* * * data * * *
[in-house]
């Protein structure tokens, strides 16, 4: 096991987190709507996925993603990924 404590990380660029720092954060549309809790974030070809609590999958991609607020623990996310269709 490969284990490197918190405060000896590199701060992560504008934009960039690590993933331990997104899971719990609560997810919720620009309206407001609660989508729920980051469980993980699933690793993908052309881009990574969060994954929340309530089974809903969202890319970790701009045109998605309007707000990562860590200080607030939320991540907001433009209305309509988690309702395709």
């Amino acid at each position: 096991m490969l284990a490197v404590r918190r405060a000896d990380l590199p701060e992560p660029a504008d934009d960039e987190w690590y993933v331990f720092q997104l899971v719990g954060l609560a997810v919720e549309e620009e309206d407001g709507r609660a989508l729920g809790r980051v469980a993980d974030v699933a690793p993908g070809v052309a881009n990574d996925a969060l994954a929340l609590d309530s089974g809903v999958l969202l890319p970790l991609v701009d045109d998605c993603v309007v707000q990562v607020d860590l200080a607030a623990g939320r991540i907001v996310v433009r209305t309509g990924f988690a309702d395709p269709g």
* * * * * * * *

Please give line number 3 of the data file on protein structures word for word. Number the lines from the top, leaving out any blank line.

């Amino acid at each position: 096991m490969l284990a490197v404590r918190r405060a000896d990380l590199p701060e992560p660029a504008d934009d960039e987190w690590y993933v331990f720092q997104l899971v719990g954060l609560a997810v919720e549309e620009e309206d407001g709507r609660a989508l729920g809790r980051v469980a993980d974030v699933a690793p993908g070809v052309a881009n990574d996925a969060l994954a929340l609590d309530s089974g809903v999958l969202l890319p970790l991609v701009d045109d998605c993603v309007v707000q990562v607020d860590l200080a607030a623990g939320r991540i907001v996310v433009r209305t309509g990924f988690a309702d395709p269709g």